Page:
Foxtel Play leverages the interactive online subscriber community put in place by its parent company. This lets subscribers offer advice to their peers based on past experiences. The streamlined FAQ is easy to navigate, and the support page helps subscribers tackle most issues. Users can also get on Twitter for quick interactions directly with Foxtel-trained staff. Subscribers can also email Foxtel support for a guaranteed response within 24 hours. For password resets, an automated service emails the users within seconds of the request.
Netflix features a personalised online interface. It showcases customised film taste profiles and ratings based on subscriber feedback. Users look at highly-rated reviews from other subscribers, but not from top critics – which means the reviews tend to vary in relevance. Most modern game consoles, HDTVs, tablets, and smartphones offer a free Netflix app. And Netflix offers high-definition films and shows, but their availability is subject to bandwidth and subscription. This is because Netflix adjusts playback quality to eliminate buffering screens, and grades playback based on how much you’re paying each month.Netflix’s personalised home page shows featured content, past viewing and recently trending viewing options. Source, Netflix.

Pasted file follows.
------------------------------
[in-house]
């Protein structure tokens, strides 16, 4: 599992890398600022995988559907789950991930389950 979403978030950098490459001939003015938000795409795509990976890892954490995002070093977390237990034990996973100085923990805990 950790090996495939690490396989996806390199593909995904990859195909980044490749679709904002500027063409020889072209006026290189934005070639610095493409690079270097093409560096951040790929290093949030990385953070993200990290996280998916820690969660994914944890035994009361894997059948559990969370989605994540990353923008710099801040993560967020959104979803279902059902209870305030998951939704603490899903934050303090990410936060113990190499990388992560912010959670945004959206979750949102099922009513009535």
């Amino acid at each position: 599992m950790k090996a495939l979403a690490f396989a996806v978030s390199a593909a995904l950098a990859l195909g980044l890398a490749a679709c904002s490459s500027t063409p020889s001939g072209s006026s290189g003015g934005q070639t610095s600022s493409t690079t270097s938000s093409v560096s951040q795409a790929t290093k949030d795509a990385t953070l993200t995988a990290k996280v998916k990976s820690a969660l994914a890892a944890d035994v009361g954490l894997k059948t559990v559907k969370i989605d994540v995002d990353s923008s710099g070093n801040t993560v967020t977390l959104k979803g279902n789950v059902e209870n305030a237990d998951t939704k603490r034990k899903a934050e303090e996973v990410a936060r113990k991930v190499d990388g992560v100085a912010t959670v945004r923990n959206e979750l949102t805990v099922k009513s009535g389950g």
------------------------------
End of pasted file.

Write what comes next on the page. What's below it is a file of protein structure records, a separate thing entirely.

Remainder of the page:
If you’ve used any Foxtel product, you’ll be familiar with Foxtel Play’ interface
. The Home screen displays two main panels – one for live streaming, the other for catch-up viewing. The Live TV panel shows all the channels available on Play, but greying out channels that aren’t included in your subscription. The ever-present now-next-later EPG with inset video makes browsing the channels a breeze. The Catch-Up panel displays featured content, as well as easy to use filter options. Having selected a channel, movie or program, the app takes a few seconds to buffer before beginning playback. The video is not as high quality as you might get through a dedicated cable, except on the Telstra TV. Foxtel Go extends the range of devices you can watch on, but the limit is still set to two screens for simultaneous streaming.The Foxtel Play “Home” screen displays featured viewing options. Source:Foxtel Play.